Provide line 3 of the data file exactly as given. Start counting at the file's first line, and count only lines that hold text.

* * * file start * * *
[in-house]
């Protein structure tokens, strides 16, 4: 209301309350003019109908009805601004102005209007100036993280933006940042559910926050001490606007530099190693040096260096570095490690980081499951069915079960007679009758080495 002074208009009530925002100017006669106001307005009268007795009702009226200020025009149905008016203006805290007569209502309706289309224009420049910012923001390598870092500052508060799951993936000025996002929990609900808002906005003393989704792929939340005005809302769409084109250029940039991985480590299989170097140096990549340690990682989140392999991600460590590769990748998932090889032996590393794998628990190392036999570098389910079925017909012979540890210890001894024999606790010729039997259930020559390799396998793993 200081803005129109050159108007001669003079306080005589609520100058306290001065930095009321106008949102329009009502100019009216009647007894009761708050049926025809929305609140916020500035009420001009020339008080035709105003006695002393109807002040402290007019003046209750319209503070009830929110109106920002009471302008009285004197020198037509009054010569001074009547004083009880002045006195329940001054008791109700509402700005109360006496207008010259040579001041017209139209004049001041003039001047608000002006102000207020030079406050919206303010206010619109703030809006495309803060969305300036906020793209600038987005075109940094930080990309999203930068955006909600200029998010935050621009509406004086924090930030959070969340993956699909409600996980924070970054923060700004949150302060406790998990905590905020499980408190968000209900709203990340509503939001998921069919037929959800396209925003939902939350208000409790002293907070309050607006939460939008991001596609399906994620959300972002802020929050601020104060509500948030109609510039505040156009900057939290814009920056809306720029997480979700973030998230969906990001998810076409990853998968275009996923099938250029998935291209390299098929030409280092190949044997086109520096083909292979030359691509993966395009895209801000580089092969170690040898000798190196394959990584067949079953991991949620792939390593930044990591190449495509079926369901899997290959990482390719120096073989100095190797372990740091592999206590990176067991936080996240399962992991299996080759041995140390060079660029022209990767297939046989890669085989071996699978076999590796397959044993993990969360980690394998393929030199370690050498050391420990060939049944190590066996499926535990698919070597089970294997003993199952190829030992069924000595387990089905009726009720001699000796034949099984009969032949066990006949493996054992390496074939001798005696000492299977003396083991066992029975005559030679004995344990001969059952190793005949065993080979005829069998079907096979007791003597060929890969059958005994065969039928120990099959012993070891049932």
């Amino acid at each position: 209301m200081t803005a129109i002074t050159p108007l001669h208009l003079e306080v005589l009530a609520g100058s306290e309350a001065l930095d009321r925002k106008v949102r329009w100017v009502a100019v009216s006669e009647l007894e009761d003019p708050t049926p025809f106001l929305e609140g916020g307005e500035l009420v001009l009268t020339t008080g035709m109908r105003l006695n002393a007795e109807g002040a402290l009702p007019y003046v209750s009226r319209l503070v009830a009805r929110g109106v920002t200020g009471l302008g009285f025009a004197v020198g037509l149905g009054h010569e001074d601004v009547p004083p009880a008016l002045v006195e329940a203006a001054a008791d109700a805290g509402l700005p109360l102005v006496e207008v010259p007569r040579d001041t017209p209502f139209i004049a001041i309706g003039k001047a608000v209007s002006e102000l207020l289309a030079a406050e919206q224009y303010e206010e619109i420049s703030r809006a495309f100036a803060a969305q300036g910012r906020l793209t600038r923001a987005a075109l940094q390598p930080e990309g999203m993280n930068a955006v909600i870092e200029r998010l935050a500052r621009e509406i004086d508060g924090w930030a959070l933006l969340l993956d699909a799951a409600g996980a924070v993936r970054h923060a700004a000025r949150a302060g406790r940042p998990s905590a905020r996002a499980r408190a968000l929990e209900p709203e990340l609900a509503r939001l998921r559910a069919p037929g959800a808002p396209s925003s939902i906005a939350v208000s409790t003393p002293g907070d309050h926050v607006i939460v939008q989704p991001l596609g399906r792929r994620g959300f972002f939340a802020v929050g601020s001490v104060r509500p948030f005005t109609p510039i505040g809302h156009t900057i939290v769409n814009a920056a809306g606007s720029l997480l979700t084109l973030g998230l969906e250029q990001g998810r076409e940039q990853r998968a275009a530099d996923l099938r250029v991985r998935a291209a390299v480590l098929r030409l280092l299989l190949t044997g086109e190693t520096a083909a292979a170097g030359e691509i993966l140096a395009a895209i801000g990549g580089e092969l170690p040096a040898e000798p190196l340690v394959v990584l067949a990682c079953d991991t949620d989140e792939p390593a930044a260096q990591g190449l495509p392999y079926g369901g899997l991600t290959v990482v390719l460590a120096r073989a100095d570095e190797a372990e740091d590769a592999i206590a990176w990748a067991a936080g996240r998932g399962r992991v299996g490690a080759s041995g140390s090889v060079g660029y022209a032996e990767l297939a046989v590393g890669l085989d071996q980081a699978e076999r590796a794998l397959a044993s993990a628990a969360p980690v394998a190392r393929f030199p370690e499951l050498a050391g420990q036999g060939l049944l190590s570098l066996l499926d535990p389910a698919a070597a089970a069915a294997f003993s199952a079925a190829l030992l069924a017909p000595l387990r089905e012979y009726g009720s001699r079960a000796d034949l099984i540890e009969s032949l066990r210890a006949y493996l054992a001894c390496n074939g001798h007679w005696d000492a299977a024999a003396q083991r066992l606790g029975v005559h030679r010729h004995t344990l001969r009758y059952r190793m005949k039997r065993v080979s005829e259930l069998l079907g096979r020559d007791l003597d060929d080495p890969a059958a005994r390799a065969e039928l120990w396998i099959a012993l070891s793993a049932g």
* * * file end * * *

């Amino acid at each position: 209301m200081t803005a129109i002074t050159p108007l001669h208009l003079e306080v005589l009530a609520g100058s306290e309350a001065l930095d009321r925002k106008v949102r329009w100017v009502a100019v009216s006669e009647l007894e009761d003019p708050t049926p025809f106001l929305e609140g916020g307005e500035l009420v001009l009268t020339t008080g035709m109908r105003l006695n002393a007795e109807g002040a402290l009702p007019y003046v209750s009226r319209l503070v009830a009805r929110g109106v920002t200020g009471l302008g009285f025009a004197v020198g037509l149905g009054h010569e001074d601004v009547p004083p009880a008016l002045v006195e329940a203006a001054a008791d109700a805290g509402l700005p109360l102005v006496e207008v010259p007569r040579d001041t017209p209502f139209i004049a001041i309706g003039k001047a608000v209007s002006e102000l207020l289309a030079a406050e919206q224009y303010e206010e619109i420049s703030r809006a495309f100036a803060a969305q300036g910012r906020l793209t600038r923001a987005a075109l940094q390598p930080e990309g999203m993280n930068a955006v909600i870092e200029r998010l935050a500052r621009e509406i004086d508060g924090w930030a959070l933006l969340l993956d699909a799951a409600g996980a924070v993936r970054h923060a700004a000025r949150a302060g406790r940042p998990s905590a905020r996002a499980r408190a968000l929990e209900p709203e990340l609900a509503r939001l998921r559910a069919p037929g959800a808002p396209s925003s939902i906005a939350v208000s409790t003393p002293g907070d309050h926050v607006i939460v939008q989704p991001l596609g399906r792929r994620g959300f972002f939340a802020v929050g601020s001490v104060r509500p948030f005005t109609p510039i505040g809302h156009t900057i939290v769409n814009a920056a809306g606007s720029l997480l979700t084109l973030g998230l969906e250029q990001g998810r076409e940039q990853r998968a275009a530099d996923l099938r250029v991985r998935a291209a390299v480590l098929r030409l280092l299989l190949t044997g086109e190693t520096a083909a292979a170097g030359e691509i993966l140096a395009a895209i801000g990549g580089e092969l170690p040096a040898e000798p190196l340690v394959v990584l067949a990682c079953d991991t949620d989140e792939p390593a930044a260096q990591g190449l495509p392999y079926g369901g899997l991600t290959v990482v390719l460590a120096r073989a100095d570095e190797a372990e740091d590769a592999i206590a990176w990748a067991a936080g996240r998932g399962r992991v299996g490690a080759s041995g140390s090889v060079g660029y022209a032996e990767l297939a046989v590393g890669l085989d071996q980081a699978e076999r590796a794998l397959a044993s993990a628990a969360p980690v394998a190392r393929f030199p370690e499951l050498a050391g420990q036999g060939l049944l190590s570098l066996l499926d535990p389910a698919a070597a089970a069915a294997f003993s199952a079925a190829l030992l069924a017909p000595l387990r089905e012979y009726g009720s001699r079960a000796d034949l099984i540890e009969s032949l066990r210890a006949y493996l054992a001894c390496n074939g001798h007679w005696d000492a299977a024999a003396q083991r066992l606790g029975v005559h030679r010729h004995t344990l001969r009758y059952r190793m005949k039997r065993v080979s005829e259930l069998l079907g096979r020559d007791l003597d060929d080495p890969a059958a005994r390799a065969e039928l120990w396998i099959a012993l070891s793993a049932g």